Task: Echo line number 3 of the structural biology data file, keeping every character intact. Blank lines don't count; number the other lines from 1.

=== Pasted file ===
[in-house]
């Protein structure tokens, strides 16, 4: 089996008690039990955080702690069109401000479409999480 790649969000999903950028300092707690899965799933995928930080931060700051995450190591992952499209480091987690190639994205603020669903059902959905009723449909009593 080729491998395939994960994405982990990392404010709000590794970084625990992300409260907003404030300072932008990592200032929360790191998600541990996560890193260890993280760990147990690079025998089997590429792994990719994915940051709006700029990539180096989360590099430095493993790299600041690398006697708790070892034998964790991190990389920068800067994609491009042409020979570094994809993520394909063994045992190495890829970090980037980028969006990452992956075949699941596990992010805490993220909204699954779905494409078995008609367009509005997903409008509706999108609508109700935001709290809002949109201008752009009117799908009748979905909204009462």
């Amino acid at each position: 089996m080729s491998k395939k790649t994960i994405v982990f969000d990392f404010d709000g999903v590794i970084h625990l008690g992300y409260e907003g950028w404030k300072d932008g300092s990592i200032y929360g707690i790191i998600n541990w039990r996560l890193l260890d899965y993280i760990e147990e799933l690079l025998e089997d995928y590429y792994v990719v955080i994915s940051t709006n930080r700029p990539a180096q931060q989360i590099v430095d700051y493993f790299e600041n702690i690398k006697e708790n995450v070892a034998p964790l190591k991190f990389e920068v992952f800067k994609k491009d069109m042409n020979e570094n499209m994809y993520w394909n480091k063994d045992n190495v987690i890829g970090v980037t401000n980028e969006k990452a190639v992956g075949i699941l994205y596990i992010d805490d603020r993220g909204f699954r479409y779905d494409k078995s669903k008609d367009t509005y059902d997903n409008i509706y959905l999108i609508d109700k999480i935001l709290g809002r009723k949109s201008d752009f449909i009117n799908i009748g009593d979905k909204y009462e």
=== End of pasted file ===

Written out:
């Amino acid at each position: 089996m080729s491998k395939k790649t994960i994405v982990f969000d990392f404010d709000g999903v590794i970084h625990l008690g992300y409260e907003g950028w404030k300072d932008g300092s990592i200032y929360g707690i790191i998600n541990w039990r996560l890193l260890d899965y993280i760990e147990e799933l690079l025998e089997d995928y590429y792994v990719v955080i994915s940051t709006n930080r700029p990539a180096q931060q989360i590099v430095d700051y493993f790299e600041n702690i690398k006697e708790n995450v070892a034998p964790l190591k991190f990389e920068v992952f800067k994609k491009d069109m042409n020979e570094n499209m994809y993520w394909n480091k063994d045992n190495v987690i890829g970090v980037t401000n980028e969006k990452a190639v992956g075949i699941l994205y596990i992010d805490d603020r993220g909204f699954r479409y779905d494409k078995s669903k008609d367009t509005y059902d997903n409008i509706y959905l999108i609508d109700k999480i935001l709290g809002r009723k949109s201008d752009f449909i009117n799908i009748g009593d979905k909204y009462e």